Jobs were not just destroyed during the Great Recession – some were created too, in the endless churn of labor that characterizes the American economy. As young workers and laid-off employees alike struggle back to work, though, many are finding that they must settle for lower pay and prestige in their new positions, reports the New York Times.
A large number of well-paid construction and manufacturing jobs have been eliminated, replaced with jobs in the service industry and administrative work. The fastest-growing job category, according to a Massachusetts Institute of Technology study cited by the Times, was "Administrative, support, waste management and remedial services" with a median hourly wage of $12.76.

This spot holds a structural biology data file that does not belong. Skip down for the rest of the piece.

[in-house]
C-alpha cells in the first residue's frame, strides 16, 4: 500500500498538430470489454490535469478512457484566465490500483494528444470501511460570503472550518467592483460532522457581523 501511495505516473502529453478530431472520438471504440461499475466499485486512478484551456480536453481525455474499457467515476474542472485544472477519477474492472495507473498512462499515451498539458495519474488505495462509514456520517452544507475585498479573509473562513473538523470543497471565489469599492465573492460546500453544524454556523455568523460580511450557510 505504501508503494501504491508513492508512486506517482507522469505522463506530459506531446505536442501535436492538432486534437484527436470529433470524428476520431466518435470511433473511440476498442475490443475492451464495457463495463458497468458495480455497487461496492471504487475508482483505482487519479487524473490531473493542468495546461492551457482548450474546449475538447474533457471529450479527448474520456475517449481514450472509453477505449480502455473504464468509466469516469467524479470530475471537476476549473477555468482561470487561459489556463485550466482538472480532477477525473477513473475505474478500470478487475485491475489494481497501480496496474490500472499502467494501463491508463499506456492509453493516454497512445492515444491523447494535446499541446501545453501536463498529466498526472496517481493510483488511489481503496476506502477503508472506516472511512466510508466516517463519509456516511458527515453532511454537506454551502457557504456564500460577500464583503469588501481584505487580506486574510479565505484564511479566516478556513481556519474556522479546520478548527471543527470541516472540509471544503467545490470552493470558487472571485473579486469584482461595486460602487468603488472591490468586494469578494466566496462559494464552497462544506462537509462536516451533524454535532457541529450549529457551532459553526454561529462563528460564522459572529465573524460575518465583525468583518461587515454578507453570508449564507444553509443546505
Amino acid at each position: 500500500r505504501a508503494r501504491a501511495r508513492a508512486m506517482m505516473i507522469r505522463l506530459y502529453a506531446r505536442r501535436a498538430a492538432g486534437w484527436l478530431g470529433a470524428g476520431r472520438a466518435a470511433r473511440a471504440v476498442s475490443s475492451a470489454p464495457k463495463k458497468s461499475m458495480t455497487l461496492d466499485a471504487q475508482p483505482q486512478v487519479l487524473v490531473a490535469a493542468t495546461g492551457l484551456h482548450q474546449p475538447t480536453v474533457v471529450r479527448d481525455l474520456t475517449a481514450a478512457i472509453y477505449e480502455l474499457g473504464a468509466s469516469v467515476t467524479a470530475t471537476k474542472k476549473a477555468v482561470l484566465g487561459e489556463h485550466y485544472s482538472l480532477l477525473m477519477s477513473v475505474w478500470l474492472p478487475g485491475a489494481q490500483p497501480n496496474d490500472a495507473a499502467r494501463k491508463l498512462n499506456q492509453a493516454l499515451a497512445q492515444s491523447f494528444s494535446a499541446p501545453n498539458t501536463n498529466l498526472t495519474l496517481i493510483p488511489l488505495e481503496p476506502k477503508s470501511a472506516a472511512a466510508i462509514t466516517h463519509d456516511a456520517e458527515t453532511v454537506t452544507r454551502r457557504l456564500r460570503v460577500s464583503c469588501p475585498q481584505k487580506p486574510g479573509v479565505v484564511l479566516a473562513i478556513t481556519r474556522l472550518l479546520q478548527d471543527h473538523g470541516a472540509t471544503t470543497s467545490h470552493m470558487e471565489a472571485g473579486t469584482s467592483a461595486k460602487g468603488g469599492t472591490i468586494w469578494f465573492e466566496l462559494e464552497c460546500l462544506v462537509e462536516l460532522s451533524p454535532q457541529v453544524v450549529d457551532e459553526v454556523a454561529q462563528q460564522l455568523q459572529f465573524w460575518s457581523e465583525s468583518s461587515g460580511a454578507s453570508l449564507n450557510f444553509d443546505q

This category has added 208,000 positions since December 2009. Construction, with a median wage of $19.24, has shed 123,000 positions, while finance and insurance jobs have declined by 54,000.
People in top managerial jobs are doing well, and opportunities, such as they are, remain open on the bottom of the heap. It’s the "broad middle" that’s taken the hardest hit – what David Autor, the labor economist who compiled the MIT study, called "middle-skill, middle-wage" positions.
Chelsea Nelson, a former secretary who now makes a bit more than minimum wage working as a waitress at an Arkansas truck stop, told the Times reporter "I don’t know, with the jobs we have, if we’re ever going to be able to make it on our own."